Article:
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## Seeking Help for Attraction Towards Teenage Girls

I am a 26-year-old individual who does not regularly take medications, aside from allergy medication. I currently weigh 190 pounds and have been struggling with an inappropriate attraction towards teenage girls aged 12 to 17 for a number of years. While I have engaged in conversations with teenage girls on platforms such as Snapchat, I have never sought to meet them in person or engage in any physical activities with them. Despite this, I am aware that my feelings are not acceptable and I experience feelings of guilt and shame as a result.

I am considering disclosing this issue to my therapist, as I believe therapy may be beneficial in addressing these concerns. However, I am hesitant to do so out of fear that my therapist may be obligated to report me to the authorities, given the nature of my feelings. Despite not posing a direct threat to children, I am experiencing heightened levels of anxiety and fear surrounding the situation.

Furthermore, I confided in a friend about my struggles, and now I am concerned that they may not keep this information confidential and may share it with others. I acknowledge that this was a misstep on my part and I am keen to seek assistance in addressing my thoughts and feelings towards teenage girls.

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View Reference


  • Away-Pineapple9170

    Your therapist won’t report you unless they feel you are a risk to children. Do be aware that the average therapist has no training to help you with this particular issue. You will need to seek out specialized help if you truly want to get better.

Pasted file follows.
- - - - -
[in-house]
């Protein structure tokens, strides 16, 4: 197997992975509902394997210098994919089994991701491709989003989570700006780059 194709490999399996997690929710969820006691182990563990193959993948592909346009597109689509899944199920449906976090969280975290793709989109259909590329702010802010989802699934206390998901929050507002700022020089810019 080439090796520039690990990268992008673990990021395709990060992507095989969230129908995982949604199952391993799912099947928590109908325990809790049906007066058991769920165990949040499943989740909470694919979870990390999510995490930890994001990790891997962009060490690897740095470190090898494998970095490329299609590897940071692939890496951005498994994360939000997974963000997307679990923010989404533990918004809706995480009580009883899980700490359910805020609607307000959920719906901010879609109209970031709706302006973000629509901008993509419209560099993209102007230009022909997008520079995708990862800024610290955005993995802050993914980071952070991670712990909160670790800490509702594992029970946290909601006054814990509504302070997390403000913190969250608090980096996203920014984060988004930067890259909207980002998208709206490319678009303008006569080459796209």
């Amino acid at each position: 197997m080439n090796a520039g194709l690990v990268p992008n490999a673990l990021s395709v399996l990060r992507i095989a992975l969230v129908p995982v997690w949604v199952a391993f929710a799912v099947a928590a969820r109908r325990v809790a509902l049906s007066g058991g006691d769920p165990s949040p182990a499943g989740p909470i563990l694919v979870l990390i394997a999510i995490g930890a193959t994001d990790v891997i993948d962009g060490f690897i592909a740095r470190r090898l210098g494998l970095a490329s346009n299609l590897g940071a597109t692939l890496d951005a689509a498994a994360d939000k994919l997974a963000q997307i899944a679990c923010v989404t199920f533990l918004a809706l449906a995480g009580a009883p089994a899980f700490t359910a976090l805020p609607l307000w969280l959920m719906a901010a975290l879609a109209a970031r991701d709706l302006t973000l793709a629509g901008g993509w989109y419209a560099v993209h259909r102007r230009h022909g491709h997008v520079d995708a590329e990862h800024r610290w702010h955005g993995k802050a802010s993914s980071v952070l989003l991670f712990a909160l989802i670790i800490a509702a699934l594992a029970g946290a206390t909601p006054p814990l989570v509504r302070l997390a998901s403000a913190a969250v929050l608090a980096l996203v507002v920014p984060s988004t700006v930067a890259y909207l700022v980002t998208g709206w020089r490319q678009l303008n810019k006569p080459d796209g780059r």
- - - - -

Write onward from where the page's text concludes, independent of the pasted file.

• Kitty10120

    I worked with people who were convicted of sex crimes, and some of them knew that they needed help prior to downloading pornography and or taking things further, but they allowed fear to stop them for asking for help and eventually they allowed their urges to win, so I definitely recommend you getting help but looking for a therapist that specializes

  • General_Situation_42

    I am a therapist (not a lawyer) but my understanding is that while confidentiality and reporting laws differ state by state, what you are describing is not reportable. It is also something you should talk to your therapist about.

    It is also my understanding that if you were to tell your therapist something along the lines of, “I’m going to do something (insert specific harmful behavior here) to my niece/nephew/any specific child tonight.” That is something that I would have to report.

  • xala123

    I’m a therapist. It’s deff smart and safe to bring it to their attention. There are specialists for it as well. Shame stops so many people from getting help for this. Don’t let it stop you.